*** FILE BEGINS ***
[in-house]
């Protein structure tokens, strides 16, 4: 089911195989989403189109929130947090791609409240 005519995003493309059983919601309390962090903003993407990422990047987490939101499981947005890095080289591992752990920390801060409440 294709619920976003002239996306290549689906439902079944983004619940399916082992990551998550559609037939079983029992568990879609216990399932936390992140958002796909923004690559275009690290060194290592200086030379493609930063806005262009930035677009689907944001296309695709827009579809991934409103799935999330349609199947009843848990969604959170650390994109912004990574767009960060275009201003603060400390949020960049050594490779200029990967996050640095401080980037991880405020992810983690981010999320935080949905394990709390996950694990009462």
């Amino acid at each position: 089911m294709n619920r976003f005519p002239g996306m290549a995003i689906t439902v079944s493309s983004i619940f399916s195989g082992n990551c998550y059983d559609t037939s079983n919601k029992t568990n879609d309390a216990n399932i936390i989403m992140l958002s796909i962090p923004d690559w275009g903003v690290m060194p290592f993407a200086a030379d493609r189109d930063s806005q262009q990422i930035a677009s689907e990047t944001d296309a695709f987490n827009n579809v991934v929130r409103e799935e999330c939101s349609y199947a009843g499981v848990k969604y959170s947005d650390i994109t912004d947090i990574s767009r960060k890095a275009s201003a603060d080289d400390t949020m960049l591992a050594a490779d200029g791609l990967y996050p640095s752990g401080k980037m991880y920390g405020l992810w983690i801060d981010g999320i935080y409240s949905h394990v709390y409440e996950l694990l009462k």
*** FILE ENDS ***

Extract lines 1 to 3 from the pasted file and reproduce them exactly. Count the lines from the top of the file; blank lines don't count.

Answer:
[in-house]
């Protein structure tokens, strides 16, 4: 089911195989989403189109929130947090791609409240 005519995003493309059983919601309390962090903003993407990422990047987490939101499981947005890095080289591992752990920390801060409440 294709619920976003002239996306290549689906439902079944983004619940399916082992990551998550559609037939079983029992568990879609216990399932936390992140958002796909923004690559275009690290060194290592200086030379493609930063806005262009930035677009689907944001296309695709827009579809991934409103799935999330349609199947009843848990969604959170650390994109912004990574767009960060275009201003603060400390949020960049050594490779200029990967996050640095401080980037991880405020992810983690981010999320935080949905394990709390996950694990009462």
């Amino acid at each position: 089911m294709n619920r976003f005519p002239g996306m290549a995003i689906t439902v079944s493309s983004i619940f399916s195989g082992n990551c998550y059983d559609t037939s079983n919601k029992t568990n879609d309390a216990n399932i936390i989403m992140l958002s796909i962090p923004d690559w275009g903003v690290m060194p290592f993407a200086a030379d493609r189109d930063s806005q262009q990422i930035a677009s689907e990047t944001d296309a695709f987490n827009n579809v991934v929130r409103e799935e999330c939101s349609y199947a009843g499981v848990k969604y959170s947005d650390i994109t912004d947090i990574s767009r960060k890095a275009s201003a603060d080289d400390t949020m960049l591992a050594a490779d200029g791609l990967y996050p640095s752990g401080k980037m991880y920390g405020l992810w983690i801060d981010g999320i935080y409240s949905h394990v709390y409440e996950l694990l009462k």